On March 31, The Times published an extensive article on a United Kingdom criminal network that reportedly obtained an estimated £8 billion from value-added tax (VAT) and benefit fraud, as well as additional money from mortgage and credit card fraud, and allegedly sent £80 million, to al-Qaeda in Pakistan and Afghanistan.
The article, based on leaked police and intelligence files, said that the network – consisting of British Asians based in London, Buckinghamshire, Birmingham, northwest England, and Scotland – conducted the VAT and benefit frauds over more than two decades. It also reported that the network, which has ties with to the July 7, 2005 terrorist suicide bombings in London — sent 1 percent of its income, approximately £80m, to al-Qaeda, where it funded madrasahs, training camps, and other terrorist activities in Pakistan and Afghanistan.
HM Revenue & Customs (HMRC) and the United Kingdom Special Branch first learned in 1995 from an informant that members of the network “were engaged in mortgage fraud with the help of corrupt banking agents and mortgage brokers. The informant reportedly said that “Asian customers are coming in with carrier bags full of cash on a regular basis,” and asserted “that the money was placed in bank accounts under false names before being ‘sent out of the country by an Asian solicitor for terrorist or drugs purposes’.”
The investigation ultimately concluded that the network “was using a network of factories and companies and exploiting their workers for identity and benefit frauds, the sale of counterfeit goods, car crash scams and mortgage and credit card frauds.” HMRC investors learned that the network “used ‘hijacked or altered national insurance numbers to create false records’ and exploited ‘illegal immigrant labour’ before laundering the cash ‘through bogus offshore companies’.”
The Times also reported that it was unable to reveal the identities of certain specific network members because of court orders dating back nearly 10 years. While certain members of the network were defendants in a series of related trials on charges that included fraud and money laundering, judicially imposed reporting restrictions at the start of the first trial “prevent the identification of any of the gang because several kingpins fled the UK before they could be arrested. . . . The Crown Prosecution Service (CPS) continues to insist that nothing can be reported until the masterminds have been returned to the UK to face trial.”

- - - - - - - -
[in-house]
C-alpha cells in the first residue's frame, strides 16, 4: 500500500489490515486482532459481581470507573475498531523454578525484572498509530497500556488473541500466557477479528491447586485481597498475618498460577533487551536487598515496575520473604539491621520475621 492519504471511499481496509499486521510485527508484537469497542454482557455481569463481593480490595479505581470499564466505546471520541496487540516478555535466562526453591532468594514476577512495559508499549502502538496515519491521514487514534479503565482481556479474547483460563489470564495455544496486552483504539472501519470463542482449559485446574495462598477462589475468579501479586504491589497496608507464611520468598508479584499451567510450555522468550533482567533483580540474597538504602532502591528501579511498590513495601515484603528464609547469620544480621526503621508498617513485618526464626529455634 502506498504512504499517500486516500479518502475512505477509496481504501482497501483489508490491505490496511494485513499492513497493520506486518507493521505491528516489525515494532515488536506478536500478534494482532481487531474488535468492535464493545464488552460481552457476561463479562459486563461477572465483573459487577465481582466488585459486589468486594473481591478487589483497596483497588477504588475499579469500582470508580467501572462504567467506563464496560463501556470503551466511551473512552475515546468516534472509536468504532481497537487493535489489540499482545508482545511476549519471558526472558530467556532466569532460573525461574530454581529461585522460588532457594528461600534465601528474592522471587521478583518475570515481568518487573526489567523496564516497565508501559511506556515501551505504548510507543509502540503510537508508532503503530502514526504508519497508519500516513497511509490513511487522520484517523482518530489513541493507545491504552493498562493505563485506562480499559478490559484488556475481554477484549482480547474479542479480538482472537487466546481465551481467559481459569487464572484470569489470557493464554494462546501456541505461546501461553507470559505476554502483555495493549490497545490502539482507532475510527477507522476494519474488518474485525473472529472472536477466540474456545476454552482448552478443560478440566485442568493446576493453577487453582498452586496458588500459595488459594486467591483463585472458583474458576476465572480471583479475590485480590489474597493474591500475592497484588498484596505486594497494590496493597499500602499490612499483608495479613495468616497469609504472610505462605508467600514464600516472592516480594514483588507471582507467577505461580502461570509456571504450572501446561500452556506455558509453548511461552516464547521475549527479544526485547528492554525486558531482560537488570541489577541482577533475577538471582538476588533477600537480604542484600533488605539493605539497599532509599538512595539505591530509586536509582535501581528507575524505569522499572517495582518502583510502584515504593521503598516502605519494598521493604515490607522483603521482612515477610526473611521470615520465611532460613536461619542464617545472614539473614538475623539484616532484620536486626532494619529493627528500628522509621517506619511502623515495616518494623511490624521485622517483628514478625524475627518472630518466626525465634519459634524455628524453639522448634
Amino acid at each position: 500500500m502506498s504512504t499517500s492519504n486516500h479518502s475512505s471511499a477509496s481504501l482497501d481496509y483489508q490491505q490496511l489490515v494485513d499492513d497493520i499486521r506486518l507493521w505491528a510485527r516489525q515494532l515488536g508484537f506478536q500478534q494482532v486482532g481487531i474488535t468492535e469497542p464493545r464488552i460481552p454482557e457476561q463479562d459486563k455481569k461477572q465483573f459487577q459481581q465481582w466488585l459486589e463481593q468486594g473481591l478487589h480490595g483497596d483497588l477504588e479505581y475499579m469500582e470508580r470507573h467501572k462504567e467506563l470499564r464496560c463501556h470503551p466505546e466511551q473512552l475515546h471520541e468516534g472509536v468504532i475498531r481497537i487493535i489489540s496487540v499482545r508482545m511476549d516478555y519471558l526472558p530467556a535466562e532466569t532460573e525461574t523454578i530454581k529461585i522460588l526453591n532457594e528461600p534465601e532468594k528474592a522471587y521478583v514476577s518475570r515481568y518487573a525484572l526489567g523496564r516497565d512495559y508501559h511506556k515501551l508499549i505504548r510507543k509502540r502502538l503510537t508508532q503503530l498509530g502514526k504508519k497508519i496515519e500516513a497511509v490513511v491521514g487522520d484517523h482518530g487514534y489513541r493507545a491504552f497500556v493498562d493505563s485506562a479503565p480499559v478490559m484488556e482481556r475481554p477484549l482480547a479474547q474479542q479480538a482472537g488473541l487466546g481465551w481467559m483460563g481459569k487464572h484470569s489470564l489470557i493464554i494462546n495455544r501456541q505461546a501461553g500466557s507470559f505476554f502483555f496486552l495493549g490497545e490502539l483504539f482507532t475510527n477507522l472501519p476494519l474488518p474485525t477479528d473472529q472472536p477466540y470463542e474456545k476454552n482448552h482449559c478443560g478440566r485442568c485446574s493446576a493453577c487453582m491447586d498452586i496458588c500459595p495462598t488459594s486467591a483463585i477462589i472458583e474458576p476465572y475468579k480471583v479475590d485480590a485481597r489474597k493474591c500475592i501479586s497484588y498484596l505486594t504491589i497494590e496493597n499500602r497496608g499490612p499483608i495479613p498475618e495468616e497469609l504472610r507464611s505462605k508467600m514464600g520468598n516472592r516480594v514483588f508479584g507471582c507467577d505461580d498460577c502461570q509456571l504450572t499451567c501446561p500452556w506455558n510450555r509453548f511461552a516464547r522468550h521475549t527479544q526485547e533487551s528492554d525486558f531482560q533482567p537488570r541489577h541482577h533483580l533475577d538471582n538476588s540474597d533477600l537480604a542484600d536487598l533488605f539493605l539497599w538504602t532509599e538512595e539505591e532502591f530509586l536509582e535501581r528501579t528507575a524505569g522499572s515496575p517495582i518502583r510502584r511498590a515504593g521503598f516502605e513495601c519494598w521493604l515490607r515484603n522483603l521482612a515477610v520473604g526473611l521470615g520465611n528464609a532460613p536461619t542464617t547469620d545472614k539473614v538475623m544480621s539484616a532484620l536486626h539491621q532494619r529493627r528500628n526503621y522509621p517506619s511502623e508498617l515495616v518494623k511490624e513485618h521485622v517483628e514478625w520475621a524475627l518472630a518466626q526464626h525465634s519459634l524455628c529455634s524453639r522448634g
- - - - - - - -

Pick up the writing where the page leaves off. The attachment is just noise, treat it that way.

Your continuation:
One network member who could be identified was Afra Syab Ilyas. Ilyas, an accountant in England, reportedly left for Afghanistan in the late 1990s to fight for the Taliban, and was killed in an artillery shelling near Kabul. Laptops that Central Intelligence Agency and MI6 officers found in Afghanistan after the 2001 9/11 terrorist attack later established that Ilyas was a part of the network in the United Kingdom and “a key source of funding” that flowed to al-Qaeda before 9/11.
Another identified connection to the network was Shehzad Tanweer, one of the terrorists involved in the July 7 London bombings. Although HMRC intelligence officers found that link at least two years before the attack, “senior HMRC officials declined to use the intelligence to mount prosecutions and take the gang out of operation until after the bombings.”
Note: Chief Compliance Officers and their financial crimes teams should review this article, as well as a related Times article describing the types of criminal activity in which the network engaged, for the details it provides about documented relationships between organized criminal networks and terrorist financing. This information should also be included in internal briefings and training of executives and employees as a prominent examples of the linkages between, fraud, money laundering, and terrorist financing.